Simon Williams on fashion: ‘Why do beautifully clad people always scowl?

If you look closely at this photograph of me you’ll see a man baffled by what to wear with what. It is a myth that actors are vain. We are self-conscious, modest creatures who are happier with a moving camera and a character to play – a mask. The still camera can have a knack of freezing the moment your smile congeals and your eyes glaze.

My general rule about fashion is: don’t try too hard. Spontaneity is key – the student approach to dressing has much to recommend it: pick it up off the floor, sniff it, put it on. I have pity for those folk who live on the catwalk – especially during Fashion Weeks, when they endlessly strut preposterous outfits up and down the gangplank while gimlet-eyed fashion editors flare their nostrils. I feel for the older customers, too, sitting with furrowed brows wondering how they could reupholster themselves – and anyway, when exactly would they wear a halterneck frock made of tinfoil?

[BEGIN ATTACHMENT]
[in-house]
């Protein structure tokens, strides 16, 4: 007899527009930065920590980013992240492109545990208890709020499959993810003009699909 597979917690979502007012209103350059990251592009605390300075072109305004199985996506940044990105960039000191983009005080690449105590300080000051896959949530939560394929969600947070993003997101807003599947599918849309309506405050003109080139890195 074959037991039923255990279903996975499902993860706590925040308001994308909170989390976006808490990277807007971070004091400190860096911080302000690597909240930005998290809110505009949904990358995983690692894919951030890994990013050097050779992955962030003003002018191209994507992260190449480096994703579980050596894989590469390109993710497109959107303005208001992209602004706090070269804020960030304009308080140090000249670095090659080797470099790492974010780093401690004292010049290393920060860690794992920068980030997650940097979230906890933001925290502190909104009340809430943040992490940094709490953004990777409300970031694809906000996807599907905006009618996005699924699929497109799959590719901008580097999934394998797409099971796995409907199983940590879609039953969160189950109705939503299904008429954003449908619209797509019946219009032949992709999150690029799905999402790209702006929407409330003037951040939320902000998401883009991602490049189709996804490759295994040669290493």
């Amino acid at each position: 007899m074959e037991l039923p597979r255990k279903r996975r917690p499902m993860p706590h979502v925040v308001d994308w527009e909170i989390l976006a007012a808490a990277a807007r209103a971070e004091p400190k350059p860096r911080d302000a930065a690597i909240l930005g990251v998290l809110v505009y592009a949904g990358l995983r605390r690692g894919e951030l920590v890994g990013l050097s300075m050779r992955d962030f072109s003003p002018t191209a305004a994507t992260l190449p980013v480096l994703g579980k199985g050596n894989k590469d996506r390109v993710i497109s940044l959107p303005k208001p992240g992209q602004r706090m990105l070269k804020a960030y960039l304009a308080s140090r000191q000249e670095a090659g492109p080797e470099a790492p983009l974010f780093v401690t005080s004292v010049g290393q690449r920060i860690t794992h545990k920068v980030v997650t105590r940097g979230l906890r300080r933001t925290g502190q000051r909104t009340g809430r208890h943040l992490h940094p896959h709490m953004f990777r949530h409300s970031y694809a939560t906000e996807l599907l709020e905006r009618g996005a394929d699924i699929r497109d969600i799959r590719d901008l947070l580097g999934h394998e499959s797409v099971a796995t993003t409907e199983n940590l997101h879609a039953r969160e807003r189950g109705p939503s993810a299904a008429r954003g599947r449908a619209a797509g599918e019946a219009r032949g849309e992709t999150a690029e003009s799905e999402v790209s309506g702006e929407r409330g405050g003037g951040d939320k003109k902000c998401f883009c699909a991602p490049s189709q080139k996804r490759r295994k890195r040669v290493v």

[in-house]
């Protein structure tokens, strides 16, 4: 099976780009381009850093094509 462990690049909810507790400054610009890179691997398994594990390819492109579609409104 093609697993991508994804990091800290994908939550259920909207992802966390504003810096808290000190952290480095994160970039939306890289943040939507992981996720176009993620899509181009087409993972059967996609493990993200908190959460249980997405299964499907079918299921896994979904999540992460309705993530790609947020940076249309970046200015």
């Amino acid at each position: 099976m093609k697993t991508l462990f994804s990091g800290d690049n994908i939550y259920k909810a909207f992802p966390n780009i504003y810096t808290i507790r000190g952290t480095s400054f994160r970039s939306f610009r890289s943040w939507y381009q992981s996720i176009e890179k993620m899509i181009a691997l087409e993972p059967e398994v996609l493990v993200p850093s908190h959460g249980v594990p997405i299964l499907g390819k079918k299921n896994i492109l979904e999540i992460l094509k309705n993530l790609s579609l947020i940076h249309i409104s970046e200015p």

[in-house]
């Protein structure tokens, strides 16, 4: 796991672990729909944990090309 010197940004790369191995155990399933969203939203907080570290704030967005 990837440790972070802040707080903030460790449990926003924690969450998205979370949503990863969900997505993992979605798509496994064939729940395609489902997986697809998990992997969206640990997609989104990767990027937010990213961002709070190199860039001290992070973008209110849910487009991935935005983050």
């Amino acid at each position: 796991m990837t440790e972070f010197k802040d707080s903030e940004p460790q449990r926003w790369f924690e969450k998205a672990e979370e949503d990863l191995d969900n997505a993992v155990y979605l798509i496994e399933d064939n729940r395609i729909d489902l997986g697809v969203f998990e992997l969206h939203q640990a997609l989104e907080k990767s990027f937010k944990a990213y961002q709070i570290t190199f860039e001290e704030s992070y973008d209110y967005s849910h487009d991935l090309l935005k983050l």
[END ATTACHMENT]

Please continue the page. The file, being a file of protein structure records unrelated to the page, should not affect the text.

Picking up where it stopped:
The question is, why do these beautifully clad people always scowl as they stomp towards us like extras in Game Of Thrones? I’ve seen that look elsewhere, it comes with lines like: ‘It’s your turn to empty the effing washing machine.’ Are they trained to be grumpy? ‘Come on, boys and girls, stride, swivel, scowl, snort – toss your head and… exit.’ As the fashion guru Kimora Lee Simmons says, ‘Always dress like you’re going to meet your worst enemy.’

Whereas I’d tell them, ‘You’re never fully dressed without a smile.’ Is ‘comfortable’ a dirty word in fashion these days? And what about a bit of colour?

Who was it who said, ‘I’ll stop wearing black when they make a darker colour’? My mother, Margaret Vyner, was a great beauty (aren’t they all?).

In the 1930s she was the top fashion model for Norman Hartnell in London and Jean Patou in Paris. She took New York by storm, too. Cole Porter even added a tribute to her in his famous song: ‘You’re the top, you’re an ocean liner/ You’re the top, you’re Margaret Vyner.’

As I write she is gazing down at me from a watercolour portrait by Cecil Beaton. (I know, Mum, why am I wearing this ghastly shirt?) She always followed Coco Chanel’s maxim, ‘Fashion changes, but style endures.’ She did her best to guide me – buy less, choose well. But alas, I’m very susceptible to the lure of TK Maxx and a bit of BOGOF on a wet afternoon.

If you want to get an idea of the sheer hell of being a dedicated fashionista, go to see the mesmerising Daniel Day-Lewis in Phantom Thread – it paints a grim picture of giving a damn.

 

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